Rediscover 10cc’s best albums

10cc (1973): In the beginning, 10cc was created to experiment on the current state of pop music and on the debut album in 1973 it certainly pushed boundaries. The hooks are everywhere and although the band was often accused of being “too clever” lyrically, the gems are all over. The hilarious “Sand In My Face” remains a hoot. The #1 hit “Rubber Bullets” is here, as well as parodies of 1950’s Doo Wop with “Donna” and “Johnny Don’t Do it.” You want proof this album is still relevant over 30 years later? “Headline Hustler,” a commentary on the scandal-hungry media is more true today than it ever was. The combination of the four songwriters is best shown on “The Dean and I,” with both parody musical and melodic harmonies that would dominate later releases.

Sheet Music (1974): There is no pop album at that time that comes close to Sheet Music in terms of catchiness, musical and arranging brilliance, lyric cleverness, incredible vocals, and fun. Although you can start to see the Kevin Godley and Lol Crème’s distinctive sound emerge here on “Hotel” and their invention the gizmo is featured on “Old Wild Men,” about old rock stars and how would they still be playing around, on “dead strings and old drums.” Again, still relevant today! “Silly Love” is full of crushing riffs and horrible puns. They also didn’t take themselves serious as “The Worst Band in The World.”

The Original Soundtrack (1975): This is the album where the entire world discovered 10cc due to the brilliant single “I’m Not In Love,” which set the standard for lush production. “Une Nuit A Paris” becomes part of an elaborate radio operetta, as Godley and Crème’s vision dominates. Another slice of pop genius “Life Is A Minestrone” is a memorable gem. But not every track shines as brightly (“Flying Junk”). The band begins to suffer from internal tension, and cracks are starting to show.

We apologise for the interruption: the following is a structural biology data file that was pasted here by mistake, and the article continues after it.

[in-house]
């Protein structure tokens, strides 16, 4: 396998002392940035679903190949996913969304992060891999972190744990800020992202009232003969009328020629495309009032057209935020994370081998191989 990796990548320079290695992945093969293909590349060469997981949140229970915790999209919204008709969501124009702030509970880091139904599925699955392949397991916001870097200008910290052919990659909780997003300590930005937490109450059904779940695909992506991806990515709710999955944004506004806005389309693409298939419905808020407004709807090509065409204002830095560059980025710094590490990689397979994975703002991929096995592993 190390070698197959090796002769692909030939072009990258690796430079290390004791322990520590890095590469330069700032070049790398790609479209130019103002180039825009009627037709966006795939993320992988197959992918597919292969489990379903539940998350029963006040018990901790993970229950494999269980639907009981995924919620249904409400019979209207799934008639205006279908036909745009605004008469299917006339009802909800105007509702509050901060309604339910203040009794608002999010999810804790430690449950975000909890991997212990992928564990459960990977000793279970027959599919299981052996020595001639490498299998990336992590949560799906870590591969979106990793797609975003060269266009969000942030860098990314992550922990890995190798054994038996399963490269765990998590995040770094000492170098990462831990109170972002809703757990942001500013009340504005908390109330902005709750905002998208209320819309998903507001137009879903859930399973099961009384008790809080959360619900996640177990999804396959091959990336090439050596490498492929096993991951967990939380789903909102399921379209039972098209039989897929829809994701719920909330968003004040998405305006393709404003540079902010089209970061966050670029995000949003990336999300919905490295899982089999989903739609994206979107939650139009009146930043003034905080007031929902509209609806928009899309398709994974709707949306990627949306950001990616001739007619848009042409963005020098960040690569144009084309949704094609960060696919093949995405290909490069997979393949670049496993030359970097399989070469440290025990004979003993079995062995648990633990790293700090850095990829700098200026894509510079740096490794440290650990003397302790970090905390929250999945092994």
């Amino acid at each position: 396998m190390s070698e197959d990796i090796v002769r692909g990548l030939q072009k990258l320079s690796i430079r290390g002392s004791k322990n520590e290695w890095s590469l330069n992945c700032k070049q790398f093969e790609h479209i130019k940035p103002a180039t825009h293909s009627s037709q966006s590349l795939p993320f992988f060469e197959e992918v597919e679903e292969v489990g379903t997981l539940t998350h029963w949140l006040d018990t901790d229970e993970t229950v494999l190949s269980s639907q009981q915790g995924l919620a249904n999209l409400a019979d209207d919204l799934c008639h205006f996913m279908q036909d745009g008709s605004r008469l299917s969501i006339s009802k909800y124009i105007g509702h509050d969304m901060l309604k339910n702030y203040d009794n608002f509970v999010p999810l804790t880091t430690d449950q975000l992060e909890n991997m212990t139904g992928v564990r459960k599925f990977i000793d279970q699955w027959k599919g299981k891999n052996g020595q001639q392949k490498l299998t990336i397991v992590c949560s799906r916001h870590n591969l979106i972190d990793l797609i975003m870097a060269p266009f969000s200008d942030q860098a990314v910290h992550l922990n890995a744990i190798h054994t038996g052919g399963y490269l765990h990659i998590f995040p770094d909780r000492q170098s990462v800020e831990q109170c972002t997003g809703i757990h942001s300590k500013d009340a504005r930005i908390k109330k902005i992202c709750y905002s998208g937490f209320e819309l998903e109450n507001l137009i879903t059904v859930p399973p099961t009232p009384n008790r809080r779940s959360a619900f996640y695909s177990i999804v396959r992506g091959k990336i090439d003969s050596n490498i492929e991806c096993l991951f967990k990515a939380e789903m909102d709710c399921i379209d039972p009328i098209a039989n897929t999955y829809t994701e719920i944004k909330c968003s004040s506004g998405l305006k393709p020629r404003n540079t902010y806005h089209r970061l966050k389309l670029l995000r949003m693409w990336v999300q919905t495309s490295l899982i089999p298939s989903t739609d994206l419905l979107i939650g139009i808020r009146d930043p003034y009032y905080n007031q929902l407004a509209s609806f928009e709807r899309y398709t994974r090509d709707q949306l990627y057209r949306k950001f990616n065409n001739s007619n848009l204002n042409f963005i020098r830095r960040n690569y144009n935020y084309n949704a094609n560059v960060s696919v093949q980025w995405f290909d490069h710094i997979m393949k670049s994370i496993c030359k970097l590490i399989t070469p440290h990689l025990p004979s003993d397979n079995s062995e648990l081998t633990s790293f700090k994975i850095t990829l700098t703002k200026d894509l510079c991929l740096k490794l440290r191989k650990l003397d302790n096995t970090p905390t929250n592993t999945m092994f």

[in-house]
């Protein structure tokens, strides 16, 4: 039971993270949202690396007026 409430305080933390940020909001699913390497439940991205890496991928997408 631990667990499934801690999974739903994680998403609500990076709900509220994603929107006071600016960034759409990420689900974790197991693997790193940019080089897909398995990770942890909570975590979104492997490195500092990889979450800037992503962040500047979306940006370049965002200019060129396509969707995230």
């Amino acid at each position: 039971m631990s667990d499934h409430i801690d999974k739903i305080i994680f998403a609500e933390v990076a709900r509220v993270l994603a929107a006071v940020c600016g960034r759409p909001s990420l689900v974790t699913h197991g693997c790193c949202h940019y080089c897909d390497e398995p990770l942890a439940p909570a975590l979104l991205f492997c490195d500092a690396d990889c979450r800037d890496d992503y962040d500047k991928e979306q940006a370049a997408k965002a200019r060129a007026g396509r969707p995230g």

How Dare You? (1976): At this point, despite commercial success the band starts to fracture, as Creme/Godley/Stewart/Gouldman make one last classic here. Hit singles “I’m Mandy Fly Me” and “Art for Art’s Sake” still prove the band can make brilliant music. And the humor is still there on “I Wanna Rule The World,” “Head Room” and “Iceberg.” After this album, the Stewart/Gouldman duo would need to carry the 10cc name.

Deceptive Bends (1977): Just when you though the band was done, the Stewart/Gouldman duo pull out all the stops and deliver the monster hits “Things We Do For Love” and “People In Love.” And Graham Gouldman throws every hook he knows at this album as almost every song is catchy and accessible. “Honeymoon With Troop B” and “You’ve got A Cold” aren’t as witty as earlier 10cc, but still lots of fun. But “Feel The Benefit” tries a little too hard to replicate past glories. Unfortunately from here, the only direction to go is down.

Bloody Tourists (1978): The band was running on fumes here, while the reggae “Dreadlock Holiday” tries to lift the mood. Listen to: “Shock On The Tube (Don’t Want Love),” “You and I” and “Reds In My Bed”

Look Hear (1980): At this point Graham Gouldman was solo (Eric Stewart was out of commission) and while its not terrible, its not at all memorable either. “How’m I ever Going To Say Goodbye” sums up Graham’s feeling at the time I guess.

If you are still interested in learning more about 10cc, check out the new BBC documentary featured on powerpopaholic.com

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Power Popaholic

The Power Popaholic (aka Aaron Kupferberg) writes about Power Pop Music and melodic rock for the review site Powerpopaholic.com

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